We have just done contemplatiug the agony of Jesus in the garden, and those "prayers and supplications, with strong cryings and tears,” unto Him who alone was able to help. Consequent upon these, and, doubtless, in answer to them, there seems to have been a remission of his sufferings. But that remission was but temporary, only sufficient for the powers of nature to rally, and for faith and fortitude to acquire further needful strength. Such was the tenderness of the Redeemer's spirit; such his keen sensibility to suffering, that had he not been favored with some alleviation, the lamp of life would, probably, have been extinguished ere the purposes of Infinite Wisdom had been accomplished.

That unknown and amazing agony ceased. But the tragical scenes of that eventful night went on; each one contributing to, and urging forward, the momentous catastrophe which was to follow. Jesus is betrayed-mocked—arraigned --scourged-crowned with thorns, and condemned to the death of the cross.

To that cross he is, at length, nailed; and there, on the accursed tree, the Savior of the world now hangs. The

agony of the garden is renewed and redoubled. Darkness broods upon the face of nature; and, though deep and intense, it is but a faint emblem of that deeper darkness which overshadows his soul. Upon his agony in the garden, an angel from heaven strengthened him. But now, in this hour, when-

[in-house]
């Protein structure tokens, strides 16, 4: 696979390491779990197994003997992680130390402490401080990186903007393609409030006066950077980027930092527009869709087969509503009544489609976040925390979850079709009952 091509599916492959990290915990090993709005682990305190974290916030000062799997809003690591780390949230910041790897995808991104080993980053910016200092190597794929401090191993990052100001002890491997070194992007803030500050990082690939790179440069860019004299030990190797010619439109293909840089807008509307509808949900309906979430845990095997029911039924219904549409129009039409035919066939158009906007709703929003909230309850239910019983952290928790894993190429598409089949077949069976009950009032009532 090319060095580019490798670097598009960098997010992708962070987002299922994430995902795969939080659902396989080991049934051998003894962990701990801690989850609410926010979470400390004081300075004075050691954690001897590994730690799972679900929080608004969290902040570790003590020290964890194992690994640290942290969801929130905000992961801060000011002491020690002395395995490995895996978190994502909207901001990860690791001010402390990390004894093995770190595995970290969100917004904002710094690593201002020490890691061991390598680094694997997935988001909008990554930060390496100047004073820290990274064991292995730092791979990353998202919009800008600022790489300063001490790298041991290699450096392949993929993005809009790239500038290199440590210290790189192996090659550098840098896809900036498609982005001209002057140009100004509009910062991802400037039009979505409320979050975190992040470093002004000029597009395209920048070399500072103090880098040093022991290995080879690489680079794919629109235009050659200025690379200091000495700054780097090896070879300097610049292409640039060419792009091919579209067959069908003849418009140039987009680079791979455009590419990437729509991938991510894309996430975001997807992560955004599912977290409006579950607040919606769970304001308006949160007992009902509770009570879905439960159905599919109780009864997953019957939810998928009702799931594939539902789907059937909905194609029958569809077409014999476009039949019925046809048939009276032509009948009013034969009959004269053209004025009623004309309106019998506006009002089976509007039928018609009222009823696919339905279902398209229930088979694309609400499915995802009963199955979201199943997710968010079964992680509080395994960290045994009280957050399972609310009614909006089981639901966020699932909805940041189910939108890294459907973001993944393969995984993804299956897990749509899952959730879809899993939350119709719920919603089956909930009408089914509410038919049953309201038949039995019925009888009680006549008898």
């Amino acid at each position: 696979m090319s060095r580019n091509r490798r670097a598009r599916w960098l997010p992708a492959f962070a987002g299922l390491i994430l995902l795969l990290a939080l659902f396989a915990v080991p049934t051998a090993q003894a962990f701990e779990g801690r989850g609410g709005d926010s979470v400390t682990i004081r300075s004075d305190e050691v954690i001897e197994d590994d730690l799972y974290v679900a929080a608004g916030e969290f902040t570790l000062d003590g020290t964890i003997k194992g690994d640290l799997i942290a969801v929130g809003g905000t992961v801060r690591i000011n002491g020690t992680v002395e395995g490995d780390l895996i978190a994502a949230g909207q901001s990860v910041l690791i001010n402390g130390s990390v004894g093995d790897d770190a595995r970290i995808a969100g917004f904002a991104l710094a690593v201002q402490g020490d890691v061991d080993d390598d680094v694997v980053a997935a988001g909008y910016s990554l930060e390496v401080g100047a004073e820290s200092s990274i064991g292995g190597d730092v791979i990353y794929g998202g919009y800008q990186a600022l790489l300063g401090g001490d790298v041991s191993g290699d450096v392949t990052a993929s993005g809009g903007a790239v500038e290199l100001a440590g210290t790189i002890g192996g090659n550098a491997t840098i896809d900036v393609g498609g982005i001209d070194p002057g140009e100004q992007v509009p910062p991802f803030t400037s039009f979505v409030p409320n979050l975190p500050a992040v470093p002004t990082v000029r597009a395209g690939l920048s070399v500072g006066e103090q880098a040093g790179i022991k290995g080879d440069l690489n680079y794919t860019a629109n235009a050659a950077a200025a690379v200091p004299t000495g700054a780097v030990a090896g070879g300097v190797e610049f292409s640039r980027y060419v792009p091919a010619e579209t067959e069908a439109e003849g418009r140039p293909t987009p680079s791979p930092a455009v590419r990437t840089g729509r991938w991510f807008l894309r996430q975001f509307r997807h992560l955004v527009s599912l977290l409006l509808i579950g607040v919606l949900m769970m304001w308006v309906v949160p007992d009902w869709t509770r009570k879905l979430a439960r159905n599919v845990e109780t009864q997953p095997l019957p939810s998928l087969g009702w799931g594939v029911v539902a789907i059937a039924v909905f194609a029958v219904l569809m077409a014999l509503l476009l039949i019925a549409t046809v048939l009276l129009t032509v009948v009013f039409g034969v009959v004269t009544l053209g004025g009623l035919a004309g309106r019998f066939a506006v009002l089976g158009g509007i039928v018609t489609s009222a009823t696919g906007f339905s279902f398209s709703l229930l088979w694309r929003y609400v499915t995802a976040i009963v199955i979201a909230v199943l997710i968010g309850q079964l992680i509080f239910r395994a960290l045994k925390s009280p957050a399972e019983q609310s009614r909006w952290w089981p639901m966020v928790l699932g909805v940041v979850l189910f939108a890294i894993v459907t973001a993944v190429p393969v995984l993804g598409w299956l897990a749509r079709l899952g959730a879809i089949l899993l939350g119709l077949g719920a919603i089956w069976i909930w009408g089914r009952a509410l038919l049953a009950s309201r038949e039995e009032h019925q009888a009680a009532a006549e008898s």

The waves of swelling grief

Do o'er his bosom roll;
And mountains of almighty wrath,

Lie heavy on his soul


where is that heavenly messenger? Where that countenance which was wont to smile upon him? Alas! the Father is himself arrayed against the Son. From the Father proceeds those very sufferings which are drinking up his mortal spirits, and which extort from him the loud and plaintive wail : “My God, my God! why hast thou forsaken me ?"

While the measure of his sufferings was fast filling up, and it would seem impossible that he should not be wholly absorbed in his own intense pangs, his fell

upon oneshe was a spectator of the scene; she was poor-homeless -friendless-wretched-forlorn. For the moment, he forgot his own agony; and, with all the tenderness and sympathy of an affectionate son, he commended her to the care and kindness of the “ beloved disciple,” who was also near. “Woman," said he, “behold thy son!” “Disciple, behold thy mother!”